“A Gringo Guide to the Mexican Revolution” Download on Amazon.com; Barnes and Noble.com; Kobo.com; or Google Play. Search William J. Conaway.
Excerpts from my, “Gringo Guide to the Mexican Revolution”.
by William J. Conaway
If we trace the history of most Revolutions, we shall find that the first inroads upon the laws have been made by the governors, as often as by the governed.
Charles Caleb Colton, 1825
THE REIGN OF DIAZ
By the time Mexico had become independent the rest of the world had begun to pass it by. In 1828, the first passenger railroad was begun in the U.S., and 1843, the first telegraph line was strung there, but in Mexico the «El Universal» newspaper proclaimed, in 1850, that the trans-atlantic telephone cable was a fraud.
The world’s first petroleum well was brought in during 1859, but Mexicans would wait nearly 50 more years for theirs.
Díaz had hammered his way to power, and once there he was forced to assume responsibilities he had never really understood. But he was determined to bring Mexico into the new century, the New Era.
An illiterate Mestizo (Spanish and Mixtec Indian), with the manners of a guerrilla chieftain from the mountains of Oaxaca, which he was, Díaz was dominated by a lust for power. When he took command, Mexico’s six decades of political warfare had cost the country its rightful place among the industrialized nations.
And then the over-wash of America’s post-Civil War development burst in upon a Mexico unorganized socially, culturally, economically.
The Revolution of 1910 was the only true revolution in Mexican history. The other conflicts included: the War for Independence, the War of the Reform, the War against the United States, the French Intervention, Civil Wars, Military Mutinies, and the Cristero Rebellion. But there was only one Revolution. In the context of Mexican politics it is said to have lasted until 1940, when middle-of-the-road General Manuel Avila Camacho, a «Gentleman President,» took office.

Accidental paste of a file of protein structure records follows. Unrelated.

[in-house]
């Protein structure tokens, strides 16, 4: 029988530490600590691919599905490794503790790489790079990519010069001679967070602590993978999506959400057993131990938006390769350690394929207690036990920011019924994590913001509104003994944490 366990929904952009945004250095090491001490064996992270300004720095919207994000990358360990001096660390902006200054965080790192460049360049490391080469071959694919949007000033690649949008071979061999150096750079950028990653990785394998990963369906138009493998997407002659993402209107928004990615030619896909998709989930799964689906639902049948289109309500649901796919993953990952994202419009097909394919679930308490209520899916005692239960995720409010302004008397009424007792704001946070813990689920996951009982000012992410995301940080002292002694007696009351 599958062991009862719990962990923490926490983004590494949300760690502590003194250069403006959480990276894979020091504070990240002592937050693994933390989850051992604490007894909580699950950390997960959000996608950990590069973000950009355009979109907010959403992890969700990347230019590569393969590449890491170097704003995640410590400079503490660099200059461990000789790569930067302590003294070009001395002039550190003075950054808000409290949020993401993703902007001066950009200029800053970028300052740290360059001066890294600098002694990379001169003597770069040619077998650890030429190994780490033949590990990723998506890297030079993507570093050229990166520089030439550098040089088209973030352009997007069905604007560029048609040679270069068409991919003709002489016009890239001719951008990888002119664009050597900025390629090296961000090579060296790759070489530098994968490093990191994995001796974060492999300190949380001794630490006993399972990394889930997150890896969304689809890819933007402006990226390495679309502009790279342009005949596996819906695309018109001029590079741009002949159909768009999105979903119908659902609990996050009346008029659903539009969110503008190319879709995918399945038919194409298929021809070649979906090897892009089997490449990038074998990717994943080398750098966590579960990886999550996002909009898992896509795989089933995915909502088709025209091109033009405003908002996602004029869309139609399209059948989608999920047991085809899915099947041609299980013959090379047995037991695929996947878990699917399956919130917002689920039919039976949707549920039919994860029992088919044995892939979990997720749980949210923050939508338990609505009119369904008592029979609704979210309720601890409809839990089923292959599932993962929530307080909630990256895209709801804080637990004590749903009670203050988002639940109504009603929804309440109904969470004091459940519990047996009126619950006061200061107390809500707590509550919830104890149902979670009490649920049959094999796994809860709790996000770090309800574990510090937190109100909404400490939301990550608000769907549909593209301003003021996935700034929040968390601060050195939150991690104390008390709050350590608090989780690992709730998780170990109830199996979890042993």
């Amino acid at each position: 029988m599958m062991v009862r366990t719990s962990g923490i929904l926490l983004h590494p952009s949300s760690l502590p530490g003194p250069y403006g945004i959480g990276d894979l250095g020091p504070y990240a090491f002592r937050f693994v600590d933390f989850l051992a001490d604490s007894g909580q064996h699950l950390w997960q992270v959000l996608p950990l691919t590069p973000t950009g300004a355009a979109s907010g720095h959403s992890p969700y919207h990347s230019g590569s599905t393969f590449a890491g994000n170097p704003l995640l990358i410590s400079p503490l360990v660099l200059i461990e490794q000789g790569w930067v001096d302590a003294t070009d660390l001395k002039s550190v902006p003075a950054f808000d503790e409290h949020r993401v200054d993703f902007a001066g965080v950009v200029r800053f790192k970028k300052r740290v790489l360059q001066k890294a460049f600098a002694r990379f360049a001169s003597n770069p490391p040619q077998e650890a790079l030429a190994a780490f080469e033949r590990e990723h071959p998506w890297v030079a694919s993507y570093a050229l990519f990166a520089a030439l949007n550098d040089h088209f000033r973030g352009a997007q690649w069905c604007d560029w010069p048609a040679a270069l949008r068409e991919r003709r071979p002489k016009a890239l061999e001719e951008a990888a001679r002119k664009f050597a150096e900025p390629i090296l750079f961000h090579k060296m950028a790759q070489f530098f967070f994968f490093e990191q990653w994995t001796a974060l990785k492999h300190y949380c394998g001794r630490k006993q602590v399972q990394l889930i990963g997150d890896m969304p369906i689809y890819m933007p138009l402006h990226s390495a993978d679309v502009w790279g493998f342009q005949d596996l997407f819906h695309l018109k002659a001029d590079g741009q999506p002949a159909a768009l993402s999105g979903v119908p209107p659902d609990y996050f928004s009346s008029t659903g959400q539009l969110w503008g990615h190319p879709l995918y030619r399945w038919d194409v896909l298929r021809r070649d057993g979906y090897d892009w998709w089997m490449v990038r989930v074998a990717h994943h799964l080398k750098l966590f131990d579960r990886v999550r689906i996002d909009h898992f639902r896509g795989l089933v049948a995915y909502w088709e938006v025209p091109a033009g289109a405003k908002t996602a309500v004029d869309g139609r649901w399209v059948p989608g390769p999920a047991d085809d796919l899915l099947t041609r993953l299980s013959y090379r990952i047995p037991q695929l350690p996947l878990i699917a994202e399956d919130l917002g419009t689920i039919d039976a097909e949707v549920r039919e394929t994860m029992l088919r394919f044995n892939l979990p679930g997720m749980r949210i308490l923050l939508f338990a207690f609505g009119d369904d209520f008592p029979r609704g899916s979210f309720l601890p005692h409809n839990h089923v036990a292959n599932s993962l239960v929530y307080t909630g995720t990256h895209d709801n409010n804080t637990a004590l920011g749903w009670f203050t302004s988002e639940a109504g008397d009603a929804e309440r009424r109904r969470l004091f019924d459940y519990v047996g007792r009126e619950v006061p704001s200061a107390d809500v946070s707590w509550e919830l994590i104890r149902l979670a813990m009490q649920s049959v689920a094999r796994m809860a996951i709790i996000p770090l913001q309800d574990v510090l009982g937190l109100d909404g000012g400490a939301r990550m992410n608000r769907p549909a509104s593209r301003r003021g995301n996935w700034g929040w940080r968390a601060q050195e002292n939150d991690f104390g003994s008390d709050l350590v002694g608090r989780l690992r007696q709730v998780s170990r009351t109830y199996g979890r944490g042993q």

The War for Independence liberated Mexico from Spanish domination, but the previous class system remained in place. The War of the Reform elevated the Mestizo to the ruling class, but did little to help the Indian class. The Revolution was fought to help the landless Indians, but along the way the intent got lost somehow. During the 10 years of the conflict 2 million died in the fighting, from disease, and famine. No one was better off, but they had suffered together, Indian, Mestizo, and Creole, and had come together as a nation.
On November 20, 1910, a small uprising broke out in Puebla. Its leader, Aquiles Serdán, was killed immediately by police. A few other uprisings in Jalisco, Tlaxcala, and the Federal District were easily suppressed. Madero, in despair, went to New Orleans, Louisiana.
Meanwhile, in Chihuahua, which was mostly owned by the Terrazas family and governed by Alberto Terrazas, a sexual deviate scion who seduced his niece, revolutionary fervor grew. The opposition to Díaz was led by Abraham González, who found it easy to recruit the Terrazas’ cattle herders as cavalry. To lead these troops, González enlisted a storekeeper and muleteer, Pascual Orozco, pictured at lef, in southern Chihuahua, along with an old hand at stealing Terrazas livestock, Francisco Villa.
Francisco «Pancho» Villa, was born in 1877 in San Juan del Río, Durango, under the name of Doroteo Arango. He began a career as a fugitive at the age of 16, when he shot a wealthy land baron who had raped his little sister. This made him a criminal in the eyes of the people in power, and he was pursued by the Rurales for years.